During his first state visit to China since taking office in January, Brazil’s president, Luiz Inácio Lula da Silva, urged developing nations to collaborate in finding an alternative currency to replace the US dollar for international trade. Lula’s call echoes Beijing’s efforts to end the greenback’s supremacy in global commerce. He specifically urged the Brics nations, comprising Brazil, Russia, India, China, and South Africa, to work towards developing their own currencies for use in trade.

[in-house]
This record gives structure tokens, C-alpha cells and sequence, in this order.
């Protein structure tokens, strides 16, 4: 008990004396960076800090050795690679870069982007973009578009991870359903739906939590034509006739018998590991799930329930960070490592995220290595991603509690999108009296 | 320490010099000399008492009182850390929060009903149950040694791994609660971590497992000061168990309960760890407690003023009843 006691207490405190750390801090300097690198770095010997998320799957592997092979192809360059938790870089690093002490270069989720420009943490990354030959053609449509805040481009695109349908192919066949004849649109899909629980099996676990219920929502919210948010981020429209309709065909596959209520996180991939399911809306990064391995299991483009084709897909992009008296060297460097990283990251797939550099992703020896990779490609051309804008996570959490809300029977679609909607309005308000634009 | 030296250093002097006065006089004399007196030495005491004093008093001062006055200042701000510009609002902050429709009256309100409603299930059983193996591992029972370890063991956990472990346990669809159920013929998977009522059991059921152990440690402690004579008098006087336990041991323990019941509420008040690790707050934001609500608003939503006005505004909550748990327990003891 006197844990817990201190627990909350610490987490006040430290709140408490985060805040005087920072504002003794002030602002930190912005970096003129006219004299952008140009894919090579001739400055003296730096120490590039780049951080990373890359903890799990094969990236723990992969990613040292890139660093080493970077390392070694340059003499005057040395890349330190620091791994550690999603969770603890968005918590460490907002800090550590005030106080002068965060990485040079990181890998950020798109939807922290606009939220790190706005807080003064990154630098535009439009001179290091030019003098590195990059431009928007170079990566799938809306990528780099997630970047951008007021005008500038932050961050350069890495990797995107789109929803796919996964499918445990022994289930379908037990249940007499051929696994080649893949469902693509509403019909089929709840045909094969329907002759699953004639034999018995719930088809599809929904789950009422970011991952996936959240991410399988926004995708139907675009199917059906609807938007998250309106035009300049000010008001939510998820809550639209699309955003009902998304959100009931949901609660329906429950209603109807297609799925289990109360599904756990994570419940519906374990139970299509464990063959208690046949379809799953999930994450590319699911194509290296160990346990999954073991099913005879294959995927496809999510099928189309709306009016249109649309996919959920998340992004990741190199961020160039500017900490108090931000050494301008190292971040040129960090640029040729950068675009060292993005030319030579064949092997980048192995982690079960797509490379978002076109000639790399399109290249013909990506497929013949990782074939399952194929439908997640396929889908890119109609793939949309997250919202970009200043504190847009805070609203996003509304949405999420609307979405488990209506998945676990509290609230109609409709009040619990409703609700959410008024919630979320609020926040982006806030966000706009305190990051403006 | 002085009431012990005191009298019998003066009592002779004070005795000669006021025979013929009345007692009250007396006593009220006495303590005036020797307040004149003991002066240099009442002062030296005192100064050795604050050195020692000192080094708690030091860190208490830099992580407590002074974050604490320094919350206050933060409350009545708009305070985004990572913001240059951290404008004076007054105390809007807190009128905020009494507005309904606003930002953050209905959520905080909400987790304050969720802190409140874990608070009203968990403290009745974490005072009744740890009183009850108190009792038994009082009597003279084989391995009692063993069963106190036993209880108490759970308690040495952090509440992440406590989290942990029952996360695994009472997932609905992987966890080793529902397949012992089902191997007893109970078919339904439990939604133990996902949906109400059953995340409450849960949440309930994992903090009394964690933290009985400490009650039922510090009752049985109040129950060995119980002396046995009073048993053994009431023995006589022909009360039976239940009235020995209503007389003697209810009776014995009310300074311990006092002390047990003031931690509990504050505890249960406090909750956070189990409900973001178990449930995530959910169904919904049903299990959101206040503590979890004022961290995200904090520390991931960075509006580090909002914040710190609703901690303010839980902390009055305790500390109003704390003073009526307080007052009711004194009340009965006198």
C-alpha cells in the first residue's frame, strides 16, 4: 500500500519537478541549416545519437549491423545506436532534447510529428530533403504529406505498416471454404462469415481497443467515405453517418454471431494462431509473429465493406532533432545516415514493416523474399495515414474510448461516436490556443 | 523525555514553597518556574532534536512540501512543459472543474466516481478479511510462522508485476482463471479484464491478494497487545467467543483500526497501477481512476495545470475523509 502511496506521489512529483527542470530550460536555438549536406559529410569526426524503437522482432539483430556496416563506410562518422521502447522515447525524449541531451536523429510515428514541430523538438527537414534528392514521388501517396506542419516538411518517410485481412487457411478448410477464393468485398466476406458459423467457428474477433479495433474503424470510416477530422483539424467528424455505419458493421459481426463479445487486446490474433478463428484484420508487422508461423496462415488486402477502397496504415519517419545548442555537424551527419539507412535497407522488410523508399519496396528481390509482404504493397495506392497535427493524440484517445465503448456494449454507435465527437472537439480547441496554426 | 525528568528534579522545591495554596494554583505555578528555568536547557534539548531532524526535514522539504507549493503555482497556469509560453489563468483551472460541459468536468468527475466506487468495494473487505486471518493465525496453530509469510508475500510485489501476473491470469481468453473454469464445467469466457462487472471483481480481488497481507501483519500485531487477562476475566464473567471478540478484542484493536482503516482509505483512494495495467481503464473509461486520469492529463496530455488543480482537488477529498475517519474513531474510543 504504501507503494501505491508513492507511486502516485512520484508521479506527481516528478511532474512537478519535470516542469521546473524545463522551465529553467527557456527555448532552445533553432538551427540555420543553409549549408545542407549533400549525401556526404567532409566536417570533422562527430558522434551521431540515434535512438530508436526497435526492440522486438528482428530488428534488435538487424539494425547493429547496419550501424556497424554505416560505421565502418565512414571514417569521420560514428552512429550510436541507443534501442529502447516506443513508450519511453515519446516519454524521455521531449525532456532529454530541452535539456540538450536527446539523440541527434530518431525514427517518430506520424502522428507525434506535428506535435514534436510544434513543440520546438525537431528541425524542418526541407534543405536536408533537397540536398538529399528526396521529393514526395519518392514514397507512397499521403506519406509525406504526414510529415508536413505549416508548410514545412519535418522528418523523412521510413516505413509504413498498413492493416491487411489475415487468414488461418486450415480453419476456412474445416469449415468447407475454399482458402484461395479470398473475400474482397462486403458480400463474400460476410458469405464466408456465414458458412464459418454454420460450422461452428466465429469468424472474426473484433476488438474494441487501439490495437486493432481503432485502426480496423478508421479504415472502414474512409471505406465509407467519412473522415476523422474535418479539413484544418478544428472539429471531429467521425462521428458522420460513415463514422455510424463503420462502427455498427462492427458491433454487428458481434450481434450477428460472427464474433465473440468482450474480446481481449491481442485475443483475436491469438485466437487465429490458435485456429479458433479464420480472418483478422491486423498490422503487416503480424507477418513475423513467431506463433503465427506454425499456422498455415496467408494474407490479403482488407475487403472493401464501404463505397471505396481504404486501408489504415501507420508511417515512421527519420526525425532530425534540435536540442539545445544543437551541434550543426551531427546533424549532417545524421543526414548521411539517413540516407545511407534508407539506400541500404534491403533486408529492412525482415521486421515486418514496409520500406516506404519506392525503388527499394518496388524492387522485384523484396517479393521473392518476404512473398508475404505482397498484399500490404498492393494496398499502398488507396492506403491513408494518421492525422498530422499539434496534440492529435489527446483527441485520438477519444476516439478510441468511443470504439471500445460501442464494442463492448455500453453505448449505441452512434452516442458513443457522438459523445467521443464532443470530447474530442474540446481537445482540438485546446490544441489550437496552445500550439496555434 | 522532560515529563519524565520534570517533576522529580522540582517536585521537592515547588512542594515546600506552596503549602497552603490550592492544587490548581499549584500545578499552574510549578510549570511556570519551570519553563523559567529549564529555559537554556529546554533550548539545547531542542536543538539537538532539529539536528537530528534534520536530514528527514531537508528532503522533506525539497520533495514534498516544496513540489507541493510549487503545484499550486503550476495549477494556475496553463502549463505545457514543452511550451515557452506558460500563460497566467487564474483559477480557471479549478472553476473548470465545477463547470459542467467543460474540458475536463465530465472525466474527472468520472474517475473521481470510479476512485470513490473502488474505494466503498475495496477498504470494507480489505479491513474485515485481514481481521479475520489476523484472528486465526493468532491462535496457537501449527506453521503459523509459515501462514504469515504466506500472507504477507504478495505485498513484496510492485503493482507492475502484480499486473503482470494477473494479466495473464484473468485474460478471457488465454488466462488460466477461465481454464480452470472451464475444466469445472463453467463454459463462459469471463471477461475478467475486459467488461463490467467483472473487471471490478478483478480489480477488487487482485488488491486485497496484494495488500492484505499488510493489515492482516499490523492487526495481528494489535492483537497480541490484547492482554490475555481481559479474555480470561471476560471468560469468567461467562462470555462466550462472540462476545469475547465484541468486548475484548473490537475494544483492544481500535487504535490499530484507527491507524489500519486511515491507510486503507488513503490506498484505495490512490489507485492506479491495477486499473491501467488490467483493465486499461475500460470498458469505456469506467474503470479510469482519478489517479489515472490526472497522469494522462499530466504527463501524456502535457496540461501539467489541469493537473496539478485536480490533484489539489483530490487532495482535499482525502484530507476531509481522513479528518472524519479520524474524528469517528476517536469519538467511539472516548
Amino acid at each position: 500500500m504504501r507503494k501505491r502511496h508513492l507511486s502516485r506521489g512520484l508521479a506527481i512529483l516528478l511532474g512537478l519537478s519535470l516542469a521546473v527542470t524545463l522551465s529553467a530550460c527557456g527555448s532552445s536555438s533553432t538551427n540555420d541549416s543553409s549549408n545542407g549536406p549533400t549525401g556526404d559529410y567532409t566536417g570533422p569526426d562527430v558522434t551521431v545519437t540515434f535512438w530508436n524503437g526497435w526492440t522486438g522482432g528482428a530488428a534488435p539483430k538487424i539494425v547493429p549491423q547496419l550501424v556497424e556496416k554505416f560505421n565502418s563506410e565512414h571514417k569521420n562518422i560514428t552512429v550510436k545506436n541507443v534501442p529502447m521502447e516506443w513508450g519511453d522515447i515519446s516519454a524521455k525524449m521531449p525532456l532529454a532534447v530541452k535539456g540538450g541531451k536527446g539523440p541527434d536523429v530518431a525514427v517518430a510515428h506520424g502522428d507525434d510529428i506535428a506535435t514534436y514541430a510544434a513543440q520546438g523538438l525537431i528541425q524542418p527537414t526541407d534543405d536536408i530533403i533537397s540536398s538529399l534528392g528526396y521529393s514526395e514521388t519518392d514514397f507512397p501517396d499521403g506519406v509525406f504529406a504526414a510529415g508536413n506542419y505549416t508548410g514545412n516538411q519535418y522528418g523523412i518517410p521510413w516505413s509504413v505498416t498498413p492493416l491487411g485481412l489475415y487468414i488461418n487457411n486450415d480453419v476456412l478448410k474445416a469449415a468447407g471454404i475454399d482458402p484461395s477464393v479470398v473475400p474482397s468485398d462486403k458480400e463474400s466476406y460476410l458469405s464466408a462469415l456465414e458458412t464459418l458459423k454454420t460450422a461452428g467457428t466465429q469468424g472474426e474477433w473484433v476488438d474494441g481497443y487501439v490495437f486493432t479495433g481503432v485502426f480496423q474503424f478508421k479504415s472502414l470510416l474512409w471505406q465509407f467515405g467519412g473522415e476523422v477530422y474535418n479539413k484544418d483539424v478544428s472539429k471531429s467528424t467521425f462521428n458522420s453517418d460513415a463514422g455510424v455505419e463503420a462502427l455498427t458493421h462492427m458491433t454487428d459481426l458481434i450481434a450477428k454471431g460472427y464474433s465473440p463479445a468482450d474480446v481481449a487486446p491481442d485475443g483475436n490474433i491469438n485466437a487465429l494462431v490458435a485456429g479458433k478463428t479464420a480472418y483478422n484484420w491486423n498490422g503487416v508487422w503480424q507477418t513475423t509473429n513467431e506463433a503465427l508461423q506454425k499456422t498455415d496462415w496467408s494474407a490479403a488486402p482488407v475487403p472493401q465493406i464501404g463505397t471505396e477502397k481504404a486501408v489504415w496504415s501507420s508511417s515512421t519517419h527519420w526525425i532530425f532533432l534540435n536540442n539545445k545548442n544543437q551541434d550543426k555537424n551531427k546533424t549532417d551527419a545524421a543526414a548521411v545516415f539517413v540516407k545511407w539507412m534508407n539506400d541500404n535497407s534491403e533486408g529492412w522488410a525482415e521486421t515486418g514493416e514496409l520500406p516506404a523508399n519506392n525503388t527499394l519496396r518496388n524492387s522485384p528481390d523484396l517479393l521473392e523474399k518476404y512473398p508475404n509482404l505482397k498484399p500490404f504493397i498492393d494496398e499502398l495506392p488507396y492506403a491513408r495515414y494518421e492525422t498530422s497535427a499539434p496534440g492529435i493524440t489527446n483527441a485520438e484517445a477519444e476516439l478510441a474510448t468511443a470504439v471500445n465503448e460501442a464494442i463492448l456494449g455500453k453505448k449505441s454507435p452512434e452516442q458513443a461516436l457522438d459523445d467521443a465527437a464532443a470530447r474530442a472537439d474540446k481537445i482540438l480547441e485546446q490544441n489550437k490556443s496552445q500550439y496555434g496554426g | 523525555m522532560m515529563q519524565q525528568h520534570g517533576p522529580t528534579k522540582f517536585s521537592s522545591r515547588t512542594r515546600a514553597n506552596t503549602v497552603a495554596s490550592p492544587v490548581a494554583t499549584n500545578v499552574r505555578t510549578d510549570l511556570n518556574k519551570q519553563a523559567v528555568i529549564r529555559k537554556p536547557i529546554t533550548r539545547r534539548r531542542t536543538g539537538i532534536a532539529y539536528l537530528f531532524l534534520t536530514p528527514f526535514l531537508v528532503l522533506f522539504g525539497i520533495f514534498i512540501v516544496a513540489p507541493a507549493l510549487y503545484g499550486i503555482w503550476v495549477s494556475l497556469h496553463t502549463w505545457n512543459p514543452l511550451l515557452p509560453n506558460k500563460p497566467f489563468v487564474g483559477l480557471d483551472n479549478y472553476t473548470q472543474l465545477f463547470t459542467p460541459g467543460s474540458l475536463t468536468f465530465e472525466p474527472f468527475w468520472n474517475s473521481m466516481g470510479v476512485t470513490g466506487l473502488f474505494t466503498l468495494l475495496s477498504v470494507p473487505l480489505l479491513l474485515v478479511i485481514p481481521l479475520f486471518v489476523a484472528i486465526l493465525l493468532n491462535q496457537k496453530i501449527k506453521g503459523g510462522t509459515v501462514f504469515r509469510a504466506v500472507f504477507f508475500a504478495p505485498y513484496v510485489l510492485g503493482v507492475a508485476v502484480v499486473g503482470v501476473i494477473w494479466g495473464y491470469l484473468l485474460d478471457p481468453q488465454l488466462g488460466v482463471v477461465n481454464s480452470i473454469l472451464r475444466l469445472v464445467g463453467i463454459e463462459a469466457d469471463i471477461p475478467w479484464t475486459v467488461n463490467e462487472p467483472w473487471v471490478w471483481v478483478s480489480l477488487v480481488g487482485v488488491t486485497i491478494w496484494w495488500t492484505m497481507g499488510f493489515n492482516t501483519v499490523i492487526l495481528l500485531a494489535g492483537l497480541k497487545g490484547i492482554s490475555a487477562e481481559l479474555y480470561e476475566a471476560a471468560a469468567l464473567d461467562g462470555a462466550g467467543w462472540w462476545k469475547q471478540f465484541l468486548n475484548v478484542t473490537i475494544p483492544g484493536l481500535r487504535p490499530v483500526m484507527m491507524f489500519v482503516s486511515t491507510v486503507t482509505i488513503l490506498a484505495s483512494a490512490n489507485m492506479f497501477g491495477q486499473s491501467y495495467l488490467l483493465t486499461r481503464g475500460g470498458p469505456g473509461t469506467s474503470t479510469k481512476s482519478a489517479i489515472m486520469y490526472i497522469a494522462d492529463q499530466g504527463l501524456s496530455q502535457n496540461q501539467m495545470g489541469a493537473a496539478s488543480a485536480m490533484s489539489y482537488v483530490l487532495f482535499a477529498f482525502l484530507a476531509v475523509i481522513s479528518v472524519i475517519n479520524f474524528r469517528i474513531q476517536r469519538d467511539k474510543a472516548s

Former Brazilian president Luiz Inácio Lula da Silva has called for an end to dependence on the US dollar for international trade, and instead trade using local currencies. Lula made the remarks in a speech at the New Development Bank in Shanghai, drawing applause from the audience of Chinese and Brazilian dignitaries. The call for change comes amid Chinese efforts to increase use of the renminbi in cross-border commodities trades and expand its role in the global financial system. Lula’s comments also reflect a shift in Brazilian foreign policy to a more multilateral approach, emphasising good relations with the US, China, and other developing nations. Lula’s far-right predecessor, Jair Bolsonaro, prioritised bilateral ties with the US under former president Donald Trump. Lula’s call for change coincides with Chinese President Xi Jinping’s visit to Brazil, where he will seek to persuade the Brazilian leader to back a range of Beijing’s foreign policy initiatives, including the Belt and Road trade and infrastructure programme. Bilateral trade between China and Brazil has grown significantly, with trade reaching $150.4bn last year, leading to calls for greater use of the two countries’ respective currencies in bilateral trade. While any effort to spurn the US dollar will face a substantial challenge, the Chinese currency’s share of trade finance has already doubled to 4.5% since Russia’s full-scale invasion of Ukraine last year.